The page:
With the power of Brando’s “Hey, Stella!
-Steve Benko, New York, New York (stevebenko1 gmail.com)


“You see, just between you and me,
I thought you would turn out to be
a transformed ugly duckling,”
she tells hubby, chuckling.
“Alas, ‘twas naive fallacy!”
-Anne Thomas, Sedona, Arizona (antom earthlink.net)

Mrs. Warthog said “Research has shown
That beauty is not much alone.
Ugly ducklings succeed
In the future, indeed.”
But her child looked the same when full-grown.
-Sara Hutchinson, New Castle, Delaware (sarahutch2003 yahoo.com)

Although she was scorned in her youth,
You needn’t feel sorry for Ruth.
For now she is chuckling --
This ex-ugly duckling --
At puberty out came the truth.
-Marion Wolf, Bergenfield, New Jersey (marionewolf yahoo.com)

In the mirror the young girl did stare.
She just hated her body and hair.
When will her luck bring
No more ugly duckling.
Said her Mother, “There is a swan there.”
-Joan Perrin, Port Jefferson Station, New York (perrinjoan aol.com)

When she’d finished his trousers unbuckling,
What she saw was a real ugly duckling.
He had done so much bragging
Concerning his shagging,
That Stormy just couldn’t stop chuckling.
-Steve Benko, New York, New York (stevebenko1 gmail.com)


“Our lawn’s been severely neglected.
The mower must be resurrected,”
says she. “It’s your duty
to wake Sleeping Beauty.
Get out there and do as expected!”
-Anne Thomas, Sedona, Arizona (antom earthlink.net)

With masks and with distancing, too,
This single young girl’s feeling blue.
A sociable cutie,
She’s no sleeping beauty --
With virtual dates she’ll make do.
-Marion Wolf, Bergenfield, New Jersey (marionewolf yahoo.com)

Said Donald, “It’s time I woke Rudy.
After years as New York’s sleeping beauty,
On TV he belongs
Justifying my wrongs;
I just love when he says something fruity.”
-Steve Benko, New York, New York (stevebenko1 gmail.com)


Young fellow she met at the dance
seemed eligible at first glance.
But she learned that Prince Charming
was into hog farming.
Alas, not a chance of romance!
-Anne Thomas, Sedona, Arizona (antom earthlink.net)

Melania’s dearest Prince Charming
Has taken a turn that’s alarming.
His cops from the border
Are sowing disorder --
The people of Portland they’re harming.
-Marion Wolf, Bergenfield, New Jersey (marionewolf yahoo.com)

The candidate is disarming.
A veritable Prince Charming.
Now I will ask you,
Do you think it’s true,
Or simply find it alarming?
-Lois Mowat, Orinda, California (lmowat1810 gmail.com)

At first she found him quite disarming
but his subsequent behavior alarming.
She got rid of that dope,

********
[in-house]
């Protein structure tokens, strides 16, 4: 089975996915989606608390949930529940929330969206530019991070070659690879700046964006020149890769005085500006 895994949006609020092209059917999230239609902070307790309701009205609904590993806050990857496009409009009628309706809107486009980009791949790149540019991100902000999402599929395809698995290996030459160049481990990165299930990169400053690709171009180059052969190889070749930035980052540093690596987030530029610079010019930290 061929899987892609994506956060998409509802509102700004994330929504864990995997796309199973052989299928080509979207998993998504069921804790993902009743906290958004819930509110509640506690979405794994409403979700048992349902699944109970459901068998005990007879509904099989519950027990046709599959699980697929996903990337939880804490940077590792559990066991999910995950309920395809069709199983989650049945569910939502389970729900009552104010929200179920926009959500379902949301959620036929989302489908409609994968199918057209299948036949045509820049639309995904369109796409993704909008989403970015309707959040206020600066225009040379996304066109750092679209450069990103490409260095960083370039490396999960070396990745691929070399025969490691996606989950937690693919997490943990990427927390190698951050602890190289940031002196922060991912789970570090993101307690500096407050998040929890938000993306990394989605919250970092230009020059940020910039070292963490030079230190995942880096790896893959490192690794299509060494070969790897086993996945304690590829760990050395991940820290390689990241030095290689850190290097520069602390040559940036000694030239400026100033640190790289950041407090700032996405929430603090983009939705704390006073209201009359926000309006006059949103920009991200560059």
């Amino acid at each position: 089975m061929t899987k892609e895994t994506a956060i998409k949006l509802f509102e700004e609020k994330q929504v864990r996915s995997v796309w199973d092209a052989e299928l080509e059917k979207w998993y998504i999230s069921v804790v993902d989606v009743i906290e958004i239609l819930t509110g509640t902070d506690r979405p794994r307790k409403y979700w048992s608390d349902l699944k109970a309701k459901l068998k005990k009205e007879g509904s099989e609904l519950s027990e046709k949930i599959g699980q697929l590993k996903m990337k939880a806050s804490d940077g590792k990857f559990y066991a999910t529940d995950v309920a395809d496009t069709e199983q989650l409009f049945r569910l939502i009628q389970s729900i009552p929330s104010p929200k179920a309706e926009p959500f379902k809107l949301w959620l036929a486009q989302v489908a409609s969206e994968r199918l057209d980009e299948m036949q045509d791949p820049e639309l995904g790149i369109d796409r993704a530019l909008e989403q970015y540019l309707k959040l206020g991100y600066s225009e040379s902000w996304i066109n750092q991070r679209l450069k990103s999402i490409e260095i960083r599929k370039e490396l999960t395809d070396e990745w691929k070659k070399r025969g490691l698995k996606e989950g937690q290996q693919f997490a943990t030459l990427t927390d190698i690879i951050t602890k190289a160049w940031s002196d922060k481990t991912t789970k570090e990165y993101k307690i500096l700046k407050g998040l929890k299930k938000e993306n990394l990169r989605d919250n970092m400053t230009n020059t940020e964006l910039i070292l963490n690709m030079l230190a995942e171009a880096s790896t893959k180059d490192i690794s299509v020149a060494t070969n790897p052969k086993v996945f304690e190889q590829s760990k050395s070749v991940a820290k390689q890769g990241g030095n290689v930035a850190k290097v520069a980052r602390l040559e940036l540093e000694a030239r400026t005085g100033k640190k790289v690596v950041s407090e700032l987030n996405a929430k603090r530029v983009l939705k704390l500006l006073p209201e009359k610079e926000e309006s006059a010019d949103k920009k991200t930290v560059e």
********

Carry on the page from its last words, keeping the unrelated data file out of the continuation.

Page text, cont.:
but not of her hope
of some day finding her real Prince Charming.
-Zelda Dvoretzky, Haifa, Israel (zeldahaifa gmail.com)

Which one of them’s going to win?
How soon can the cleanup begin?
Though Joe’s no Prince Charming
He can’t be as harming
As President Donald has been.
-Bindy Bitterman, Chicago, Illinois (bindy eurekaevanston.com)

I think that it is quite alarming,
And in the end it will be harming,
For girls to aspire
To nothing that’s higher,
Than waiting to find their prince charming.
-Joan Perrin, Port Jefferson Station, New York (perrinjoan aol.com)

“Chairman Kim, you’re my handsome prince charming,”
Said Donald, “so let’s try disarming.
To show we’re no threat
We’ll our people beset;
I’ll use COVID while yours you keep starving.”
-Steve Benko, New York, New York (stevebenko1 gmail.com)


Young Goldilocks warned Cinderella,
“That Prince Charming guy cheats, lemme tell ya.”
His defense? “It’s my duty
To kiss Sleeping Beauty...
Ugly ducklings don’t interest this fella.”
-Bob Webb, Central Lake, Michigan (rhw3fl aol.com)



Puns

Did you hear that Ms. Meir, a former prime minister of Israel, loved smoked salmon? It was Golda lox.
-Jim Ertner, Greensboro, North Carolina (jde31459 gmail.com)

Ms. Hawn’s mother kept some Goldilocks along with the usual baby memorabilia.
-Bob Webb, Central Lake, Michigan (rhw3fl aol.com)

Bete said to Belle, “Look at that frog you kissed! He sleeping, Beauty!”
-Bob Webb, Central Lake, Michigan (rhw3fl aol.com)

Said Michelle Marvin when her ex tried to avoid palimony, “Ugh, Lee ducking!”
-Steve Benko, New York, New York (stevebenko1 gmail.com)



The New Grand Wizard
From: Alex McCrae (ajmccrae277 gmail.com)
Subject: Trump’s Foibles & Follies: The New Grand Wizard

Although he would never fess up to it, Trump is a bona-fide white-supremacist, a racist who refuses to come out of his hate-filled closet. He’s demonstrated that he cares more about retaining and glorifying the hateful symbols of the Old (racist) South, rather than addressing the concerns of the #BlackLivesMatter movement. Here, I’ve pictured Trump bloviating at a rally of some of his most ardent supporters, the KKK faithful, conflating this gathering of intolerance with the current masking imperative in fighting the spread of the coronavirus.

Alex McCrae, Van Nuys, California



A THOUGHT FOR TODAY:
The propagandist’s purpose is to make one set of people forget that certain other sets of people are human. -Aldous Huxley, novelist (26 Jul 1894-1963)